Published 30 November 2018, The Daily Tribune

Having peace of mind is quintessential whether for a family occupying a residential apartment, or for a savvy businessman running his business in a leased space. Security and stability are just some of the reasons people enter into long-term lease arrangements with landlords and property owners, for indeed the assurance that one will not be disturbed in his possession is worth the premium payment accompanying such arrangements, as well as the prolonged commitment to pay rent that comes with a longer lease.

However, when the owner/landlord (legally termed “lessor”) suddenly decides to sell, what remedies are available to the hapless tenant (often termed “lessee”)? Is he powerless under the terms of his lease agreement?

Under our Civil Code, in the lease of things, the lessor binds himself to give the lessee the enjoyment or use of the unit in exchange for a sum of money, commonly termed as “rent.”  Generally, the lessor is obliged to maintain the lessee in the peaceful and adequate enjoyment of the lease for the entire duration of their contract.  In exchange,  the lessee must pay rent according to the terms of the lease agreement and to use the thing leased as a diligent father of a family, devoting it to the use agreed.

But what if one learns that the lessor has sold the unit to a third party, and is now frantic in ejecting the tenant to give way to the new owner?

The first thing to consider is the type of property and amount of rent involved. If the unit is residential and the monthly rent does not exceed Php 10,000.00, the lease is covered by Republic Act No. 9653, or the Rent Control Act. This law guarantees that neither the lessor nor the new owner may eject the lessee upon the ground that the leased premises have been sold or mortgaged to a third person. This law applies even if the lease agreement is not registered.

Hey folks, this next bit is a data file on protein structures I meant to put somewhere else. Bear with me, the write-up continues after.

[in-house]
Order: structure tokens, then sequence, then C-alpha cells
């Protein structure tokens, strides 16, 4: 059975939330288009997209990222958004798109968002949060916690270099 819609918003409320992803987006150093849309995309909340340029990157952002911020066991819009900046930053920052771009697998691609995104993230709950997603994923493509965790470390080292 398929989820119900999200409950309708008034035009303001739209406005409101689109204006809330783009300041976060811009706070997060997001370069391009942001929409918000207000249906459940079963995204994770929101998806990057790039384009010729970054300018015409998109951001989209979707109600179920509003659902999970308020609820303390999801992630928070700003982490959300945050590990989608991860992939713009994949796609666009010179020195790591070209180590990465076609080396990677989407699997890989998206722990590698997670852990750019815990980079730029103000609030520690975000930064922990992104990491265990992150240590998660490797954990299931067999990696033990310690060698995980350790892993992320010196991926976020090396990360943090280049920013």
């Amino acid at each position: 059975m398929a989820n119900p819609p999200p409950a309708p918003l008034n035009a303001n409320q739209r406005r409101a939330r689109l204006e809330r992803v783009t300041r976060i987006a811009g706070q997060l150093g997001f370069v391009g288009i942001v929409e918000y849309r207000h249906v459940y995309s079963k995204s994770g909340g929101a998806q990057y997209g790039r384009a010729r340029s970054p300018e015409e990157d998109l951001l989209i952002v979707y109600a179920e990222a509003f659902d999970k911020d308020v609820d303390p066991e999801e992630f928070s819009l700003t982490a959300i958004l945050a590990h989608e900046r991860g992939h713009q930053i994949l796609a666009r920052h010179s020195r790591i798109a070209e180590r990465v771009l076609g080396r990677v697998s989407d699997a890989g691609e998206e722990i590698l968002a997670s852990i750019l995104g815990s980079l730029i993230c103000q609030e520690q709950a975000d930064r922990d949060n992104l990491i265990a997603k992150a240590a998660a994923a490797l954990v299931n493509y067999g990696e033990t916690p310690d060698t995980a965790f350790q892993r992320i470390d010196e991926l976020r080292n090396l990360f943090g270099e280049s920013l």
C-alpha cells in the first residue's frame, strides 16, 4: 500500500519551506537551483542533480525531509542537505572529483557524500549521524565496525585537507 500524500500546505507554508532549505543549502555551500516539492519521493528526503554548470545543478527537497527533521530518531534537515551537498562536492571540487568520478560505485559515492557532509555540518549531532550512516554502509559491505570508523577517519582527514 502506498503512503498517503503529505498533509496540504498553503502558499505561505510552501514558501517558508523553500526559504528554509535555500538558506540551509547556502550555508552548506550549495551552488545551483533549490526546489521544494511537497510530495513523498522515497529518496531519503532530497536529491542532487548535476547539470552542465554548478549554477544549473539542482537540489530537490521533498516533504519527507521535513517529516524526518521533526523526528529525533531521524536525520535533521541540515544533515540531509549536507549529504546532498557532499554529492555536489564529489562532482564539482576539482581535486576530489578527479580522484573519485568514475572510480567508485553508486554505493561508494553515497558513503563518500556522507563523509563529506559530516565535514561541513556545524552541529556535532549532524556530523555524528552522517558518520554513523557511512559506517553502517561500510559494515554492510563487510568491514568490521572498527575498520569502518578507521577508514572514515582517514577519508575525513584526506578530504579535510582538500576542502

If the unit involved is not residential or the monthly rent exceeds Php 10,000.00, the lessee must register his lease before the Registry of Deeds and have the registration reflected in the title of the property in order to protect his interests. This is because under the Civil Code, if a lease of a piece of land is recorded in the Registry of Deeds of the place wherein the property is situated, neither the lessor nor the new owner may terminate the lease.

Other instances wherein the lease may not be terminated is when the sale contract between the lessor and the new owner provides otherwise, or when the purchaser knows of the existence of the lease. The former rarely happens while the latter scenario is difficult to prove, thus, it is  still a prudent practice for the lessee to register his lease with the Registry of  Deeds.

This is not to say, however, that the lessee is entirely powerless if his lease is not registered.   As a rule, the owner cannot forcibly evict a tenant. Article 536 of our Civil Code provides that in no case may possession be acquired through force or intimidation as long as there is a possessor who objects thereto. Further, he who believes that he has an action or a right to deprive another of possession (in this case, the lessor or new owner) must invoke the aid of the competent court if the possessor refuses to yield.

As a matter of course, the owner must first file a case for Unlawful Detainer against the tenant in any of the Metropolitan Trial Courts (MTCs) of the place wherein the property is located. Unlawful detainer is an action to recover possession of real property from one who illegally withholds possession after the expiration or termination of his right to hold possession under any contract, express or implied. The possession by the defendant in unlawful detainer is originally legal but became illegal due to the expiration or termination of the right to possess.

If the lessor or new owner proceeds with forced eviction without a judgment from the MTC, he may be prosecuted criminally for grave coercion under Article 286 of the Revised Penal Code (RPC). Grave coercion is committed by any person who, without any authority of law, shall, by means of violence, threats, or intimidation, prevent another from doing something not prohibited by law or  that he compelled him to do something against his will, be it right or wrong. Thus, without a judgment from the MTC, neither the lessor nor the new owner may forcibly evict the lessee, even if the lease agreement is not registered. 

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